It was decided in Ludwigsburg to join the efforts of KDevelop and Quanta teams and use the common source base. Therefore we also invited Quanta developers to come. Unfortunately Andras Mantia could not make it but Jens Herden actually did and his presence and patient reminders actually made us think about the needs of Quanta.
What is it like developing for the moving platform that is KDE 4?
Matt: It's not too hard now that the kdelibs4_snapshot has gone away. That was perhaps the biggest thing. We want to move quickly to the newer technologies since we've been the ones requesting them a lot of the time so not having to worry about the snapshot is better for us.
Adam: Quite enjoyable actually. It was rough towards the very beginning, but things have stabilised somewhat now. I'm quite thrilled developing with Qt 4 and all of the improvements to the underlying libraries.
What is the collaborative mode you have planned?
Matt: The teamwork mode, as it's called, will allow developers to review a set of patches in real time. Collaborative editing on one or more files is also planned, but I don't know when that will be done. Currently, patch review is commonly done on a mailing list, and while this method works, it can take a long time to get all the changes a patch makes discussed, reviewed, approved, etc. The teamwork mode will allow a group of developers to do a patch review in near real-time, making that process much faster than it currently is.
What improvements or changes are being made to buildsystem support?
Matt: There is going to be a tonne of stuff. Autotools and CMake will be supported in the beginning, and the goal is to allow the developer to do everything from within the IDE. Ease of use is key here. With KDevelop 3.x, if you want to add a check for a package using the Autotools, you've got to edit the configure.in.in file, know all the syntax, etc. With KDevelop 4, my goal is to allow the user to right click on the project, choose 'Add an external dependency' and basically create the config check from a nice dialogue rather than having to edit files.
Adam: The project manager part is going to provide a GUI abstraction of the underlying buildsystem. At least, that is the plan. You will no longer see a visual difference between using the Automake, QMake, and CMake build systems.
I'd also like to take this opportunity to ask for some help. We are looking for a good Windows hacker to help us provide general testing of the KDevelop 4 build on Windows and perhaps an MSBuild target. Similarly, if we could find one or more Apple hackers who want to see KDevelop 4 work well on the Mac, it would be a real plus. If you are interested in helping, please get in contact with us via the kdevelop-devel list or on freenode: channel #kdevelop.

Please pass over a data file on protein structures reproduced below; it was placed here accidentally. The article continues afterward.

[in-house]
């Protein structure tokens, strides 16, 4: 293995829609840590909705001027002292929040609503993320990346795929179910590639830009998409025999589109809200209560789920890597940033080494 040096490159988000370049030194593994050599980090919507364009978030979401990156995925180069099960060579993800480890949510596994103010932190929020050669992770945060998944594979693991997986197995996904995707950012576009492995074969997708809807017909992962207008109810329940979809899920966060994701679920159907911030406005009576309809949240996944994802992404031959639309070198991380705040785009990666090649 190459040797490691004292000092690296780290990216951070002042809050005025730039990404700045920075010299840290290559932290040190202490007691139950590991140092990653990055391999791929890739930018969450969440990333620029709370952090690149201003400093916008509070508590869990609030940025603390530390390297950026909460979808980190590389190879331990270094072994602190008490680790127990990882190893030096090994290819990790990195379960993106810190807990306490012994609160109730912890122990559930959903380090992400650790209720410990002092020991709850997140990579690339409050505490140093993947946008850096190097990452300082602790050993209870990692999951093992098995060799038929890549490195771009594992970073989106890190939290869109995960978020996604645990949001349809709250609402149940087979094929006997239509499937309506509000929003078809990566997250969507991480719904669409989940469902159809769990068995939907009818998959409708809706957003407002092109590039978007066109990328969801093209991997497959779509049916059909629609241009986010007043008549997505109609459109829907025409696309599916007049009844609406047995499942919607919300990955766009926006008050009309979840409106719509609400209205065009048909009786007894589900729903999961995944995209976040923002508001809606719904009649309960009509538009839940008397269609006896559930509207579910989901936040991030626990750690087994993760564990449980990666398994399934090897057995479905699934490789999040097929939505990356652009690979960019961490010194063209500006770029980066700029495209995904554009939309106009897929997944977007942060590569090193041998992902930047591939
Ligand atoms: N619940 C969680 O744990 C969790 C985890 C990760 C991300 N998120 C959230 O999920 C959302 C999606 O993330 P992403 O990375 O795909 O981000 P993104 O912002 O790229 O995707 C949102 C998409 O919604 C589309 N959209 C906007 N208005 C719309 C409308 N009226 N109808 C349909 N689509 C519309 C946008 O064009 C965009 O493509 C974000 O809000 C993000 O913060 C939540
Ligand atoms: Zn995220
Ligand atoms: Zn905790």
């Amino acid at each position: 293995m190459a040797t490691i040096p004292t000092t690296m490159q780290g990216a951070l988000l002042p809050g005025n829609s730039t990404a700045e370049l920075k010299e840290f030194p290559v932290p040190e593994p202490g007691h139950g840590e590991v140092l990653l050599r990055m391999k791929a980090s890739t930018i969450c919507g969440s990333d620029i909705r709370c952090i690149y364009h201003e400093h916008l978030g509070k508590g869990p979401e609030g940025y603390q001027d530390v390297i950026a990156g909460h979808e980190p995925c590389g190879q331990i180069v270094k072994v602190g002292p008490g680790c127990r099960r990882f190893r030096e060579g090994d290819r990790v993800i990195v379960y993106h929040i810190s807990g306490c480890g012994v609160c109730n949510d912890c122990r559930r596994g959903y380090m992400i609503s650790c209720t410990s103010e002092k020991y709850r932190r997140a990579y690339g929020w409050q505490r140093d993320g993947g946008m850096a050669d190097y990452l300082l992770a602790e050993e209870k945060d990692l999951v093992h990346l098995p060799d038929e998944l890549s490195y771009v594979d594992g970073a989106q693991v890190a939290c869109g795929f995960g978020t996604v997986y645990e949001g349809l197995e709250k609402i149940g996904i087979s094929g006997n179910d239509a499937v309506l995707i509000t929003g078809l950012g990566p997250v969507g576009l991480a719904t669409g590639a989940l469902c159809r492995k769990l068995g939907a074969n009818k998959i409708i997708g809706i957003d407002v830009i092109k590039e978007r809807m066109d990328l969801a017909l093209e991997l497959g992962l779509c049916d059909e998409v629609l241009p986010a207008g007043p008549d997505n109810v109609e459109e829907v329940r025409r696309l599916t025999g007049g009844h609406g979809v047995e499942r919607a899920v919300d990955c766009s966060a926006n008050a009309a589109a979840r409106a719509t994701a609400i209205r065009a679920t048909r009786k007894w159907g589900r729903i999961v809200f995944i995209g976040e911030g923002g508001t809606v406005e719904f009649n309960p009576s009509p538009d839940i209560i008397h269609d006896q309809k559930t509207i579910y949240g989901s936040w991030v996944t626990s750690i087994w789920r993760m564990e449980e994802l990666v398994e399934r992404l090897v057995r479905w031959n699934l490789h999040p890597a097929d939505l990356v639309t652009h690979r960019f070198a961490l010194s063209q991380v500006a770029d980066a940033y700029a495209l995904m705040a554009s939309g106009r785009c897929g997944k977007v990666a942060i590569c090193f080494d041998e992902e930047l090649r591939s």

What new languages are being added?
Matt: Adam Treat and Jakob Petsovits are working on Java and C# support.
Adam: Currently C++, Java and C#, but Alexander and Richard are slated to give us a kickass Ruby language part too AFAIK. The Java and C# parts are not producing a codemodel at this time, but Jakob, Hamish and I are working on it.
Alex: kdevelop-pg parser generator that Roberto Raggi wrote allows us to push our language support to their limits. With kdevelop-pg we have AST creation with the parser for free, AST walker class for free. Today thanks to Jakob Petsovits we also have backtracking and error recovery for our parsers. That all enables us to implement better language parsers and integrate them into KDevelop faster than we could have done before.
What is the new ideal library?
Matt: That's Alexander's area, although I will take a moment and plug the Eclipse-like perspectives we're going to be adding to KDevelop 4.
Alex: Starting from KDevelop 3 alpha4 it was decided to use the KMDI library to serve its GUI needs. And that was our worst decision in my mind. KMDI enabled us to have four UI modes so KDevelop could look like Borland Delphi, MS Visual Studion and IntelliJ IDEA at the same time. But KMDI also threw us back to the stone age of programming mostly because of high complexity and low maintainability of the library code. In reality the majority of our users were picking up either toplevel (Delphi-alike) or ideal (IntelliJ IDEA-alike) mode. Therefore I started to work on new UI library implementation which was called Ideal. The design goals were simplicity, code readability and maintainability. Some parts of the new library were ready for KDevelop 3.3 and KDevelop 3.3 users could enjoy additional "Simplified Ideal" mode. The improved version of the mode is now the default for KDevelop3.4. I continued the work for KDevelop 4 and now it's under heavy development. New version has new features under the hood.
Already working is the support for areas (read Eclipse-like perspectives). And also most cool features from former toplevel mode are being integrated into the library so that our multihead users are going to be happy with KDevelop 4 too.